Reserve Bank of New Zealand (RBNZ) Governor Graeme Wheeler has done it again; defying expectations to intervene in a market to overcome a problem he couldn't fix with conventional monetary policy.
"Wheeler's second big intervention in his two years as Governor appears to have been effective."
Bernard Hickey, Publisher, Hive News
Fresh from creating a macro-prudential tool to restrict the growth of riskier mortgage lending, Wheeler this week confirmed that he had intervened in the currency market to push the New Zealand dollar down.
The central bank quietly confirmed on Monday that it sold a net $NZ521 million worth of the currency in August and had bolstered its foreign exchange intervention capacity by $NZ938 million to $NZ9.558 billion.
The confirmation followed a detailed “final, final warning” statement from Wheeler last Thursday, that explained why the New Zealand dollar was extremely and unjustifiably high and why intervention was being considered.
Even so, the confirmation surprised many in the market who had become inured to the Governor's many warnings about the currency and his previous apparent ambivalence about intervention.
The New Zealand dollar fell more than a cent on the news and has fallen more than four cents to around US78c since Wheeler's final warning last week.
It's still early days, but Wheeler's second big intervention in his two years as Governor appears to have been effective.
The Reserve Bank of New Zealand has faced many of the same problems faced by the Reserve Bank of Australia (RBA) over the last year and has been one step ahead with policy innovations to deal with them.
Just as in Australia, New Zealand's house price inflation threatened last year to gallop out of control as leveraged investors used historically low interest rates to compete for limited supplies of homes.
Yet the house price inflation has not been accompanied by the consumer price inflation that would normally trigger interest rate hikes needed to shut down the party.
Wheeler's response in the face of much scepticism from bankers and politicians was a limit on the growth of highly leveraged mortgages.
Imposed in October last year, the bank reckons it helped reduce the pace of annual house price inflation from 10 per cent to 6 per cent and bought the RBNZ an extra three to six months of flat interest rates.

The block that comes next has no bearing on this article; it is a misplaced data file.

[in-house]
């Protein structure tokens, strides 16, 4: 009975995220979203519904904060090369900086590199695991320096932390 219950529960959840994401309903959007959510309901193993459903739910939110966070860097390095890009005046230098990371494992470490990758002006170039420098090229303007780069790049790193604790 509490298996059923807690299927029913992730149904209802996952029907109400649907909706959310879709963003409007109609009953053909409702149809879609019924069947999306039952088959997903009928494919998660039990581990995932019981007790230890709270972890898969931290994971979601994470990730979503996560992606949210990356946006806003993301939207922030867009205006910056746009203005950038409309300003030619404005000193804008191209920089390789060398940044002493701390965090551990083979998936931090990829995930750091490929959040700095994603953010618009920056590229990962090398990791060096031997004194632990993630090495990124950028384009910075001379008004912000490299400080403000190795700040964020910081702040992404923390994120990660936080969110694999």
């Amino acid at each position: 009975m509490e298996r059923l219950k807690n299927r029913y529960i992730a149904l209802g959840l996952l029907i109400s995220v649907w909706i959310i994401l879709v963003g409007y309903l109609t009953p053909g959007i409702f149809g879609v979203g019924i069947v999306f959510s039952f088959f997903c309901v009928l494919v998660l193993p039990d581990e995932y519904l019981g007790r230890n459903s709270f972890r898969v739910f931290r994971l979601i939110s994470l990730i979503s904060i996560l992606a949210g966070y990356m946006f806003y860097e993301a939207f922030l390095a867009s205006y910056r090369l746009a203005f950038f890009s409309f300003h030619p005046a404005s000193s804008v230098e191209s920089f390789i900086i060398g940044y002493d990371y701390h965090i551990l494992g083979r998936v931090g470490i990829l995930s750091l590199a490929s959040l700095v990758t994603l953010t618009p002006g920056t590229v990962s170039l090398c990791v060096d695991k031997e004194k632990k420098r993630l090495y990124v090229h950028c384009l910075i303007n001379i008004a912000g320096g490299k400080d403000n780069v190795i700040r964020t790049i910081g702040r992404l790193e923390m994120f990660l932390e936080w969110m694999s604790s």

The central bank has since increased its Official Cash Rate by 100 basis points to 3.5 per cent, taking more steam out of the housing market, but also increasing pressure on the New Zealand dollar.
The currency's surprising strength this year despite slumps in dairy and log prices has been a constant source of frustration for New Zealand's policy makers, just as it has been for RBA Governor Glenn Stevens.
Wheeler warned about the high New Zealand dollar 13 times in the last two years, but was circumspect about the benefits of intervention for most of that time.
As recently as March, Wheeler pointed out that the New Zealand dollar was between the 7th and 10th most traded in the world, with turnover of $NZ100 billion a day – most of which was in offshore markets.
"The opportunities for intervention, given those sorts of flows, are extremely limited," he said in March.
So what changed and what lessons could the RBA draw from Wheeler's change of heart?
Firstly, as Wheeler pointed out last Thursday, the New Zealand dollar actually rose 1 per cent between February and August, despite a 45 per cent fall in commodity prices.
He pointed to the bank's own measure of the real exchange rate being 25 per cent above its average since 1964 and the IMF and Peterson Institute's estimates that the Kiwi dollar was 5 per cent to 15 per cent over its fundamental value.
Secondly, the Reserve Bank saw that currency intervention would not directly conflict with a monetary policy tightening, as would have been the case between March and July when it was hiking the OCR.
Thirdly, the RBNZ could see it was pushing on an open door during the more lightly-traded Northern Hemisphere summer months of August and September, and as talk of rising US interest rates bolstered the US dollar.
The RBNZ specifies the 'opportune-ness' of intervention as one of the 'traffic lights' it considers when intervening. The more 'opportune' the moment, the more likely intervention will be effective.
Political cover has also helped the RBNZ. Former currency trader and freshly re-elected NZ Prime Minister John Key provided that cover less than two hours before the Reserve Bank's disclosure of intervention on Monday.
Speaking to reporters as he struck a new Government-forming deal with a minor party, Key said he agreed with Wheeler that the currency was fundamentally over-valued and that currency intervention was "fairly logical."
This contrasted with previous comments by Key skeptical about the effectiveness of intervention. He even went on to say the "Goldilocks" level for the current – not too high and not too low – was around US65c.
"I've never been of the view that currency intervention as a way of essentially turning around an exchange rate and acting against the fundamentals will be successful, because the long term analysis of that doesn't support the view that it works," Key said.
"What does work though is targeted interventions at times where the currency is either over-performing or under-performing, and that will be the basis for their action, if they've acted."
Wheeler could not have said it better himself. Less than two hours later the Reserve Bank confirmed intervention.
Debate in recent months in Australia has shifted towards whether RBNZ-style macro-prudential controls could be used to slow the housing market without damaging the wider economy.
Will the same sort of pressure now grow for RBA currency intervention? It holds the promise of providing relief for manufacturers and exporters without having to cut interest rates – a key factor in the bank's concerns about the rental housing market.